ULA takes over Atlas 5 commercial marketing from Lockheed Martin


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Capitalism in space: ULA has now taken over the marketing of Atlas 5 commercial launches from Lockheed Martin.

I was actually surprised when I saw this story today. I had assumed that with the merger of the launch divisions of Boeing and Lockheed Martin into the ULA joint venture in 2005 ULA had been handling this marketing already. This announcement reveals that this merger had apparently only shifted the government Atlas 5 launches to ULA’s control, and only now has the rocket’s entire business been handed to ULA.

I wonder what political in-fighting was required by ULA’s CEO Tory Bruno to get this to happen.

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5 comments

  • Edward

    Since ULA was not marketing the Atlas V for commercial launches, then were or are they marketing the Delta rockets for commercial launches? ULA doesn’t, but Boeing does, through Boeing Launch Services, Inc.

    https://en.wikipedia.org/wiki/Boeing_Defense,_Space_%26_Security#Space_launch_and_spacecraft

    http://www.sky-brokers.com/home/services/satellite-launch-companies/boeing-launch-services-bls-

  • Localfluff

    @Edward
    Boeing is phasing out Delta IV, with the last launch this year I think. Delta IV Heavy will launch a few more times, until Falcon Heavy is proven reliable and makes that one redundant too.

  • Edward

    Localfluff,
    You may be thinking of the Delta II, which is slated to launch its last payload this summer. Delta IV is not yet scheduled to be retired, at least not until the ULA Vulcan rocket comes out. The Vulcan Heavy version should be comparable to the Falcon Heavy.

  • Localfluff

    @Edwards,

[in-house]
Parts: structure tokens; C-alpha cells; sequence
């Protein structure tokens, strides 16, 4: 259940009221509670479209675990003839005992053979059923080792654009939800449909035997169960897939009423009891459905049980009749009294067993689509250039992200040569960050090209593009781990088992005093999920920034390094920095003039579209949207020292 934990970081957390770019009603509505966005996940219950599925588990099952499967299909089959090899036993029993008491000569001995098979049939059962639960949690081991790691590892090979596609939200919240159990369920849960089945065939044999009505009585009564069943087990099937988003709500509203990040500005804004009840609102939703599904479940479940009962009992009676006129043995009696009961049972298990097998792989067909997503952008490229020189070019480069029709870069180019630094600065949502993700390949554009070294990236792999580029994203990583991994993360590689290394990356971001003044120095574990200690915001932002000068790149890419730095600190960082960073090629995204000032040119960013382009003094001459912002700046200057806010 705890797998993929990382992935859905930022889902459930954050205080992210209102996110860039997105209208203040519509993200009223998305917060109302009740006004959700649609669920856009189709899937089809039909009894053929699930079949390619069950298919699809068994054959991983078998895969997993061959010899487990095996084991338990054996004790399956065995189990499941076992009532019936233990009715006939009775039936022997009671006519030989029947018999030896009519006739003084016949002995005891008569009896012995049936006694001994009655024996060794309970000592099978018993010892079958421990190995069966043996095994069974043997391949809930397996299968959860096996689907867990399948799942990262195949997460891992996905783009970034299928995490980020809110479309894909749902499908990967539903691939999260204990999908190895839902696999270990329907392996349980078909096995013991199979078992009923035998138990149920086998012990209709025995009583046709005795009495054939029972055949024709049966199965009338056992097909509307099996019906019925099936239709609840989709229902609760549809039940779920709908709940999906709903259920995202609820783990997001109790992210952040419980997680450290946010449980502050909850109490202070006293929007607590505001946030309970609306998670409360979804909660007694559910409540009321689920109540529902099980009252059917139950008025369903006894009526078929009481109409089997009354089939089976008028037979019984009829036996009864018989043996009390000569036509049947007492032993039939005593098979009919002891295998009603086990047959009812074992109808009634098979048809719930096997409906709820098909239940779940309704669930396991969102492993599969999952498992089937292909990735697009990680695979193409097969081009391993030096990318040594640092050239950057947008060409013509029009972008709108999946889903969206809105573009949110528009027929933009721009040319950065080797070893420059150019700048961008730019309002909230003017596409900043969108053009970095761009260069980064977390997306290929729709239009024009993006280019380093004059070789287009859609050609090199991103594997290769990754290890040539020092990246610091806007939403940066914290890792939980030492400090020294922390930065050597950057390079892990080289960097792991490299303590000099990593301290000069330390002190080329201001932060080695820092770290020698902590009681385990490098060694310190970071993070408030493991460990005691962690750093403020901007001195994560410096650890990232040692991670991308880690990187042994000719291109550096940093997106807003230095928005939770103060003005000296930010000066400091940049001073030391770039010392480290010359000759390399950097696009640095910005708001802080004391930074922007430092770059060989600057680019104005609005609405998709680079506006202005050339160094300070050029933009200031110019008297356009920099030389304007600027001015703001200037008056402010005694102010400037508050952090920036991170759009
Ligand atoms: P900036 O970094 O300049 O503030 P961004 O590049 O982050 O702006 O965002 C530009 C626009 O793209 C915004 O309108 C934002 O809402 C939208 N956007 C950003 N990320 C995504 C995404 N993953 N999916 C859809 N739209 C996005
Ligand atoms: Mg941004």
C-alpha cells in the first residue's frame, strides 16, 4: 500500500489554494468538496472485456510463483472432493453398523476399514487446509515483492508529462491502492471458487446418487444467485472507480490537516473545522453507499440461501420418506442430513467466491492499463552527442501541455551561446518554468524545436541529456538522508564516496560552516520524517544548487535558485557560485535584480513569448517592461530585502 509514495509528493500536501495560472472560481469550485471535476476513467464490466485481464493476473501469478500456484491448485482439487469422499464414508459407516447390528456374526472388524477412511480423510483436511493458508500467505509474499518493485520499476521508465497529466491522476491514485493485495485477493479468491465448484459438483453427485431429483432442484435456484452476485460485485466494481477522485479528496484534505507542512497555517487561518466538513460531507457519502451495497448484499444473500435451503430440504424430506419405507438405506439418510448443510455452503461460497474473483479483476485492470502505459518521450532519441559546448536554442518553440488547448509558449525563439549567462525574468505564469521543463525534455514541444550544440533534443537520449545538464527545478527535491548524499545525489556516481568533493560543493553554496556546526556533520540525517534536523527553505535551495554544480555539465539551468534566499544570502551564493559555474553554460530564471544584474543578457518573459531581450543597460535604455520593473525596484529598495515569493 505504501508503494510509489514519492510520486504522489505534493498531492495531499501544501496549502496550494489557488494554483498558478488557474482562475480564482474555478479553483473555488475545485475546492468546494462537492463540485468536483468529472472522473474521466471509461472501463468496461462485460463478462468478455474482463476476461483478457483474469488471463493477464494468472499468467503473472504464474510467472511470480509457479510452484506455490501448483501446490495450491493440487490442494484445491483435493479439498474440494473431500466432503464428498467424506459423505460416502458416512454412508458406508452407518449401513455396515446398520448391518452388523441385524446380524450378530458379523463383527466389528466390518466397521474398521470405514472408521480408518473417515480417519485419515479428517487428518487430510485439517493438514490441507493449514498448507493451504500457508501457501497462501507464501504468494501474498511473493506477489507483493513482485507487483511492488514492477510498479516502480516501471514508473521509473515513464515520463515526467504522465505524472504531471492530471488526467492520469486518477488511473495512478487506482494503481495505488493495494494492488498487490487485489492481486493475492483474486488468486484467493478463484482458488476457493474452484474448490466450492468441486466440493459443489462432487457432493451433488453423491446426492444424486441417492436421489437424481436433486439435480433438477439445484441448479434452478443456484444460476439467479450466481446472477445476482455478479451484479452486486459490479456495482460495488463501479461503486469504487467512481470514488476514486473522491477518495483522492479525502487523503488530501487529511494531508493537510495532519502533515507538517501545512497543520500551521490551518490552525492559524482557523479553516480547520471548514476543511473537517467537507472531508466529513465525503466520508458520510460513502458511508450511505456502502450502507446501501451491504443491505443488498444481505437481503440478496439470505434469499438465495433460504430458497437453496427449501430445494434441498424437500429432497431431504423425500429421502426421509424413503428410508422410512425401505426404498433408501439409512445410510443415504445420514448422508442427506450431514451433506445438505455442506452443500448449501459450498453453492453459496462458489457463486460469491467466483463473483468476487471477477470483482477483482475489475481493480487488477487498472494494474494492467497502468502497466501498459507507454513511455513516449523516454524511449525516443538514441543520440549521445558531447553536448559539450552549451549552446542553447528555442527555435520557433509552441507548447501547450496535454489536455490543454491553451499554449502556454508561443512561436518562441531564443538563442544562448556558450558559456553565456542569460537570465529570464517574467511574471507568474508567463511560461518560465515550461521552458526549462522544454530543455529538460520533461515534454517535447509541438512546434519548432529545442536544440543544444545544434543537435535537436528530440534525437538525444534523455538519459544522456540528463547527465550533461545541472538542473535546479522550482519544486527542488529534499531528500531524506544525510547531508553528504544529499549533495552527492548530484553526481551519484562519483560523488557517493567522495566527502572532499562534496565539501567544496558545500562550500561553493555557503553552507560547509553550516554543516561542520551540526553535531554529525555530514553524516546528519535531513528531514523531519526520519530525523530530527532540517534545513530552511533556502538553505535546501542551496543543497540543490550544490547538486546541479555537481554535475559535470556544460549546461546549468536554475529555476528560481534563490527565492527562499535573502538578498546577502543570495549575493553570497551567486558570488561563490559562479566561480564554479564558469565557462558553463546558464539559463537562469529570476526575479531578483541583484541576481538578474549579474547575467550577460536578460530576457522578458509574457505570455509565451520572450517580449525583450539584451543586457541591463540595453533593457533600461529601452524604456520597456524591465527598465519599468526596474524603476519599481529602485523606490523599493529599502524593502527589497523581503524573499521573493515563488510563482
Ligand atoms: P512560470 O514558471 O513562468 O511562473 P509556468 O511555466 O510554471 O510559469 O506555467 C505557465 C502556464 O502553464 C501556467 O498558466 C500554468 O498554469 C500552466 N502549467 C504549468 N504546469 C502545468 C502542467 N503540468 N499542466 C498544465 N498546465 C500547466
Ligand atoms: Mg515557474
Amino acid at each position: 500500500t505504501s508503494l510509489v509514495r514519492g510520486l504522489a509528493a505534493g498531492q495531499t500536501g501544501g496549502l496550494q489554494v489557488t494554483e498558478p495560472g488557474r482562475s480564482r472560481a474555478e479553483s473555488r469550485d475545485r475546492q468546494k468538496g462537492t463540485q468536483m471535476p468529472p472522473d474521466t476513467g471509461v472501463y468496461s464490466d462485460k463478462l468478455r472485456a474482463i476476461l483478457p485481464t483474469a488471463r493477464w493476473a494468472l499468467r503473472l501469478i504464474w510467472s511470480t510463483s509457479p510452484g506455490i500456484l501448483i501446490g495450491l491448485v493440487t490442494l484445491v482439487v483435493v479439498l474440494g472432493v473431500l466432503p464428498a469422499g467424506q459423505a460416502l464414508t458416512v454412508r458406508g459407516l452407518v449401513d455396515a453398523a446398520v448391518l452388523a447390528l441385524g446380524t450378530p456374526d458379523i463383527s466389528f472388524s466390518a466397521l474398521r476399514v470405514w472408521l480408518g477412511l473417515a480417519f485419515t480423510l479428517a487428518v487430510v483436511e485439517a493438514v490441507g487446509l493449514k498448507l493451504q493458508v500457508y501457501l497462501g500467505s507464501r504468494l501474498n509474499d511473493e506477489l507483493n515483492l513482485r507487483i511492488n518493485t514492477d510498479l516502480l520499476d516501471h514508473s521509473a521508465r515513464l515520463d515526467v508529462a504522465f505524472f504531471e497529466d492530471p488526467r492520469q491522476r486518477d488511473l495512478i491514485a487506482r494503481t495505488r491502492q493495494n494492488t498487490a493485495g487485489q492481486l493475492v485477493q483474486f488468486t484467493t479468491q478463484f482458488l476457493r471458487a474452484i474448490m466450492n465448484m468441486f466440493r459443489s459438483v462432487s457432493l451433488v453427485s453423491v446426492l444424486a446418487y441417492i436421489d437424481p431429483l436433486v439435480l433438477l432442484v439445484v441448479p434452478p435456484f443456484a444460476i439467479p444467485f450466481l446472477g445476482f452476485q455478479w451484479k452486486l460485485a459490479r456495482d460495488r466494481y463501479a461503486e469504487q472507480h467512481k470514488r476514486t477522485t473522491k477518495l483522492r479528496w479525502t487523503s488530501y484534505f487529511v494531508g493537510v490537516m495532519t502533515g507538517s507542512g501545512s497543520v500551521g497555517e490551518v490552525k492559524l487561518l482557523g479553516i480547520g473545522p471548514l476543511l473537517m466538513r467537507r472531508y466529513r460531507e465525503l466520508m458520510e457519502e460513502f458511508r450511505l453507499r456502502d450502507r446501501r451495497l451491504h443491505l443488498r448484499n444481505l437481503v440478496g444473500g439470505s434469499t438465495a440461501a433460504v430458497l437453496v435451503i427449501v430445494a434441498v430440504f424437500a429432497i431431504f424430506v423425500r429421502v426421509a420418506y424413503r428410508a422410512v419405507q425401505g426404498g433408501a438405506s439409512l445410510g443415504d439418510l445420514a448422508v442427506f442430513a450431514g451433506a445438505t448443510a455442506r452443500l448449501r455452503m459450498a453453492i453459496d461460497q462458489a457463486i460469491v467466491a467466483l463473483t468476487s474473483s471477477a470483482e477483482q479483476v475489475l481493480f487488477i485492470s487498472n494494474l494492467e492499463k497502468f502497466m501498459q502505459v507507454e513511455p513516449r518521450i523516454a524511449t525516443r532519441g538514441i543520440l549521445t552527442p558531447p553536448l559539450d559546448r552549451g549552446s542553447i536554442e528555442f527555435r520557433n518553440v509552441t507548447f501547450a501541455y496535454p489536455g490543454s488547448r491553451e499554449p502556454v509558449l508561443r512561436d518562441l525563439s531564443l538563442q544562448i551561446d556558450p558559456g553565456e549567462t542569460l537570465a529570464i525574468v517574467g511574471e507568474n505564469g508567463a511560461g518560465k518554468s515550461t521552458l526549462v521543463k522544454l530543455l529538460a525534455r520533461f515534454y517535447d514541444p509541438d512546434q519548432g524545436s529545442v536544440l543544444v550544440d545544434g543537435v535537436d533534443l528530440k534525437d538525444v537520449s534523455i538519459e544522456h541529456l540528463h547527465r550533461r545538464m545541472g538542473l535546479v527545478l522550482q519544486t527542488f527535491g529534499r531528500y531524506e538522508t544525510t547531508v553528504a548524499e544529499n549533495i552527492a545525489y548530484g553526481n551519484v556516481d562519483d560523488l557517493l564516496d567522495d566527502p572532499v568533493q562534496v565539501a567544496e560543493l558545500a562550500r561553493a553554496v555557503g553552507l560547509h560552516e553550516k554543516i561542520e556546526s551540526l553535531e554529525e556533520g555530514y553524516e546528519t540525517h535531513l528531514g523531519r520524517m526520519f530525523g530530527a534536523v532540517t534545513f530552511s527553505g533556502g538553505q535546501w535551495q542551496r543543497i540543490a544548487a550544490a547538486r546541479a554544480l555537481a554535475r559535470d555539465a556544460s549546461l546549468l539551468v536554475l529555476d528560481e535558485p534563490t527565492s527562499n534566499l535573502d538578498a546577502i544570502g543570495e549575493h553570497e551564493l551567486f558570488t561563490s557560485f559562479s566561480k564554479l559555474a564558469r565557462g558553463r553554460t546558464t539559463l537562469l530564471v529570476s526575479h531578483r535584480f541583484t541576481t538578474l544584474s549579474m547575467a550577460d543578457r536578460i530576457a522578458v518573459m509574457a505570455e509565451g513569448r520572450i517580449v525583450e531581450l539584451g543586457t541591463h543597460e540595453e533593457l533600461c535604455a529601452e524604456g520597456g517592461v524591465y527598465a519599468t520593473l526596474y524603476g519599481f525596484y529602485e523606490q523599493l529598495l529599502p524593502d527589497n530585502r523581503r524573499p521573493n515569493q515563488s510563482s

Seems to be a couple of years ago, things slip in space (space is slippery) so things maybe have changed a bit. But I found a news article with the quote by Tory Bruno I remember:

    “Great rocket,” Bruno said of the Delta 4. “But it’s more expensive than the equivalent Atlas rocket.”
    The last of the single-stick, or intermediate-class, Delta 4 launches would take place around 2018-2019, Bruno said.

    I haven’t heard of the Vulcan coming in any heavy version. If Falcon Heavy flies, that might be a tough segment to compete in. And it isn’t needed for normal payloads. SpaceX could use it to launch more satellites at once to further cut costs, and of course for the more spectacular but rare science and human (support, without human rating the FH) missions we love to speculate about.

  • Edward

    Localfluff,
    Although I am not certain what Bruno means by “single-stick, or intermediate-class, Delta 4,” I think that he means the small and medium versions, which fly without and with strap-on boosters, respectively.

    However, there is the Delta Heavy, which looks much like a Falcon Heavy in that it has two additional core rockets alongside. Bruno may have been expecting the small and medium versions to stop flying.

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